To date the defaults we’ve seen in the US high yield market have largely occurred in the energy/commodity sectors. To see whether this trend is likely to persist I spent some time comparing the current default cycle with that of the US telco sector in the early 2000’s (see also James’ recent blog for the parallels between today’s high yield market and that of 2001).
The telco bust occurred slightly later and was around ten times larger than the better-remembered dotcom bust. Following the industry liberalisation in the 1990’s firms in the sector built up about $1tn of debt. This debt was used to finance the construction of huge networks which, as it turned out, there was not enough demand for. Defaults began to pick up in early 2001 and peaked around twelve months later with more than 35% of high yield telcos defaulting as seen in the chart below.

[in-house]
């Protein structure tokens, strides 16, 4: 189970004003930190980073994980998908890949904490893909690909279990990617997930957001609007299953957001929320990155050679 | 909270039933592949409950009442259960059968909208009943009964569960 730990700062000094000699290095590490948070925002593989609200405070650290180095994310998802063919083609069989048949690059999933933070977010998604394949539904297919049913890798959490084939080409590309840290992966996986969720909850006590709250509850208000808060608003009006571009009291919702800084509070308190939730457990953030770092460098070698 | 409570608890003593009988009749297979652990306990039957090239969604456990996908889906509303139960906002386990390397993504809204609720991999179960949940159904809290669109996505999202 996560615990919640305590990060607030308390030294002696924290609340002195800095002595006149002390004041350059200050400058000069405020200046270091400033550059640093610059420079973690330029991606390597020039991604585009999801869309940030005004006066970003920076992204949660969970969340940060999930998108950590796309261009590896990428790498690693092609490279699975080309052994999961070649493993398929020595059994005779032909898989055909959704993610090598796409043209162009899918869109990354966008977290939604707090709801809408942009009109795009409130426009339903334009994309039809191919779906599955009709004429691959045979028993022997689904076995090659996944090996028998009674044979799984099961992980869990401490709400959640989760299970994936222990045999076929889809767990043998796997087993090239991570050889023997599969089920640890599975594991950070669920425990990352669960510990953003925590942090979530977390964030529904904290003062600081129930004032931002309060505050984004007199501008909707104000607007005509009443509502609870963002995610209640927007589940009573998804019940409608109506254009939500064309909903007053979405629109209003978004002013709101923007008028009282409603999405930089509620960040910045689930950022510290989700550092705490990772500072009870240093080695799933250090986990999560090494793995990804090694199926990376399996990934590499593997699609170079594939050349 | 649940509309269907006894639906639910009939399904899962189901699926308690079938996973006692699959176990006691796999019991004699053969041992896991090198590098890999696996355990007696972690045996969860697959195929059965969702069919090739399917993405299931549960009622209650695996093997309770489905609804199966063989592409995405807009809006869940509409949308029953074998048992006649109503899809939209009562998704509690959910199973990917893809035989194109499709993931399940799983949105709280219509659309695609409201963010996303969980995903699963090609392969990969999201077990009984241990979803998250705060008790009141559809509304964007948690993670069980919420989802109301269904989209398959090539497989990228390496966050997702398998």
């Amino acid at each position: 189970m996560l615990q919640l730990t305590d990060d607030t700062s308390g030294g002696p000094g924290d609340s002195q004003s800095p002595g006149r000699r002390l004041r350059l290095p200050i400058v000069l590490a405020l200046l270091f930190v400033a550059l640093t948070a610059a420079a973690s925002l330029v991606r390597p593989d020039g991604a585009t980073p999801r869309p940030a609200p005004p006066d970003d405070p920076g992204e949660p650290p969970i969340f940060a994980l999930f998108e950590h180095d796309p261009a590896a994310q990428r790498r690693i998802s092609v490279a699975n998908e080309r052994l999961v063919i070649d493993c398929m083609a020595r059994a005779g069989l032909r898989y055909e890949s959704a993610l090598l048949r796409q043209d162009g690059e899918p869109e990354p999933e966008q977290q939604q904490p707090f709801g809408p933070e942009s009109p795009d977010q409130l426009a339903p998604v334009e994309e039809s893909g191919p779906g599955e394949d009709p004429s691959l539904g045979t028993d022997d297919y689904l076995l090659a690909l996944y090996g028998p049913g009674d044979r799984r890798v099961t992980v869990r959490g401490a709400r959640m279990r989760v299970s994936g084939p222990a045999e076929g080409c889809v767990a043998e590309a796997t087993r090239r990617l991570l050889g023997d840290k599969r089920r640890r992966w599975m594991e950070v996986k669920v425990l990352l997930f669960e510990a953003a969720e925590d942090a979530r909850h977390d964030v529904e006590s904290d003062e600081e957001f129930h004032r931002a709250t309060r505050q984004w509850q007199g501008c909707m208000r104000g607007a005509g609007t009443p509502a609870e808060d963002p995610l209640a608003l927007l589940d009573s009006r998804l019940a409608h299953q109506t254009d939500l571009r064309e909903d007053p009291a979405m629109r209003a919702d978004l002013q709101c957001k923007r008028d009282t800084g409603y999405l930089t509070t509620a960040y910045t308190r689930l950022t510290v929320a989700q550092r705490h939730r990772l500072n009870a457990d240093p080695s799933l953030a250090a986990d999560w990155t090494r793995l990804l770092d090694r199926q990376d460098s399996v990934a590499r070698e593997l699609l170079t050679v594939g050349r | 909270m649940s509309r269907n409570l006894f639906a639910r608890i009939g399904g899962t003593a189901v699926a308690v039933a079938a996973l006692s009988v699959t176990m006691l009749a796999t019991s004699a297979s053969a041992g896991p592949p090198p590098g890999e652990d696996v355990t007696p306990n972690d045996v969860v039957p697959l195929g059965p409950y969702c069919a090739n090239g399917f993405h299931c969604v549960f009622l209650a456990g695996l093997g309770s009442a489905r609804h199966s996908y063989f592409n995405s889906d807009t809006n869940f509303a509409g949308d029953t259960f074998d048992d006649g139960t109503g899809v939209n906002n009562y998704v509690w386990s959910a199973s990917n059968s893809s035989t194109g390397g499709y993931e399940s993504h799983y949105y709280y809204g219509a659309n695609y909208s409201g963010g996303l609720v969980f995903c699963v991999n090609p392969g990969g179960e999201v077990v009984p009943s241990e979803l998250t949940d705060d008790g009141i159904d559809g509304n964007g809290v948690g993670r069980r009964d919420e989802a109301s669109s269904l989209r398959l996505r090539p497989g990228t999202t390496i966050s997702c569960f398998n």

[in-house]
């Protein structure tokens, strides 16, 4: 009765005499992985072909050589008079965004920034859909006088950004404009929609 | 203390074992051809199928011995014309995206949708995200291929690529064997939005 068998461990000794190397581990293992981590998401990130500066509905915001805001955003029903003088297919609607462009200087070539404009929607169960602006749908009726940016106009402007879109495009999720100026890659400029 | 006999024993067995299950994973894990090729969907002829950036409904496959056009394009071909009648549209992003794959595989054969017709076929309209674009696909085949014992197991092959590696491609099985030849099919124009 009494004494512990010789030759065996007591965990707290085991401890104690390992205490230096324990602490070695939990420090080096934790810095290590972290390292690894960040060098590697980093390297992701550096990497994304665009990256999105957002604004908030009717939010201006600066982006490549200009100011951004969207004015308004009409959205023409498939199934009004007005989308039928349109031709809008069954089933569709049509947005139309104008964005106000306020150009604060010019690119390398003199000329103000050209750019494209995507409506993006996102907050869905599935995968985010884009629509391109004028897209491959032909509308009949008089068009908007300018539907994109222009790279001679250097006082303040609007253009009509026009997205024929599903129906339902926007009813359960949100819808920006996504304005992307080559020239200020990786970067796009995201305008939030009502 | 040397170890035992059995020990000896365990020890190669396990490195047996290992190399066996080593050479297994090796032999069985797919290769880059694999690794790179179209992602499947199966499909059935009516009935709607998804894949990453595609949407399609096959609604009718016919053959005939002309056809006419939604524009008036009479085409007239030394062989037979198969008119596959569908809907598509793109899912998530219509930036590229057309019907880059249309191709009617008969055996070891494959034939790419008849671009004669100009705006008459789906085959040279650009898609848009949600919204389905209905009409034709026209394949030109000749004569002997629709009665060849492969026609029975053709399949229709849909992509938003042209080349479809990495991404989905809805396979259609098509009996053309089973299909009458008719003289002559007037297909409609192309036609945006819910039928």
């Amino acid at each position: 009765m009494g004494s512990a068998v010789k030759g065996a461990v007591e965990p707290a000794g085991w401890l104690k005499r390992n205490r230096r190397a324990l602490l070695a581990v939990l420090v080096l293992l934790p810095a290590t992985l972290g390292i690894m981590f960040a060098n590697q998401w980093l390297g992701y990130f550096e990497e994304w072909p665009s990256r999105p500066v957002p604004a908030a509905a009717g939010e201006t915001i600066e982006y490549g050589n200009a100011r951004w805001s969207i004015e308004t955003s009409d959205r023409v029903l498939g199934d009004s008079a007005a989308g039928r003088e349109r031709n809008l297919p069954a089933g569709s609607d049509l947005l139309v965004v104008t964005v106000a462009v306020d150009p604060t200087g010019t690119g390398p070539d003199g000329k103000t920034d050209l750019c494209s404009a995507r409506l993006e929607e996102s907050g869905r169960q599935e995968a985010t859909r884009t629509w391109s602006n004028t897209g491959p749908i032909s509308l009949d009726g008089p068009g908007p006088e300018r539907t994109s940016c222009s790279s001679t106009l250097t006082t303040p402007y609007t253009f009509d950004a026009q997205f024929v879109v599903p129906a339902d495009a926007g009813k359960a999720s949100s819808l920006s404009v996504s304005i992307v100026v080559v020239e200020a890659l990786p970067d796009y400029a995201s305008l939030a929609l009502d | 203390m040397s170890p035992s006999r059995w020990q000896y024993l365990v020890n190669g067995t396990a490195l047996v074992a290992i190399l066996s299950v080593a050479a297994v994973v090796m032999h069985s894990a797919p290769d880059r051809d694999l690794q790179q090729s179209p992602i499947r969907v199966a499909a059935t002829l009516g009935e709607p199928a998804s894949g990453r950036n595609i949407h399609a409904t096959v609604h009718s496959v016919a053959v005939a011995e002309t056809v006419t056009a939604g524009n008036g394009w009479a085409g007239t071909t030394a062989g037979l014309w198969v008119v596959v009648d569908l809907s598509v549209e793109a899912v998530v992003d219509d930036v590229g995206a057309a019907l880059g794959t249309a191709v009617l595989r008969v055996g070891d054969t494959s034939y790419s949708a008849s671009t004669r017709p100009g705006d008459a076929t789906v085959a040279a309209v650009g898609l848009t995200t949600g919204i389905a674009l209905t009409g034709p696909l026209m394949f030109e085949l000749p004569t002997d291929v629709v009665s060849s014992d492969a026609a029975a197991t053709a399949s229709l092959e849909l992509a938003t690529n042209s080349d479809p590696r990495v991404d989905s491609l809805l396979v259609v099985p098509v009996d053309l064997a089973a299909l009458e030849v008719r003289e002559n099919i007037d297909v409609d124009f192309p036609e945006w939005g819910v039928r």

The default cycle in the US energy sector began around a year ago and as at the end of March the proportion of US high yield energy firms in default stood at 15.2%, according to Bank of America Merrill Lynch. There have been 52 defaults over the past year in the US high yield market, of which 26 have been in the energy sector. This represents a much larger proportion of total HY defaults (50%) than did the telco sector at its peak in 2002 (below 30%)....MORE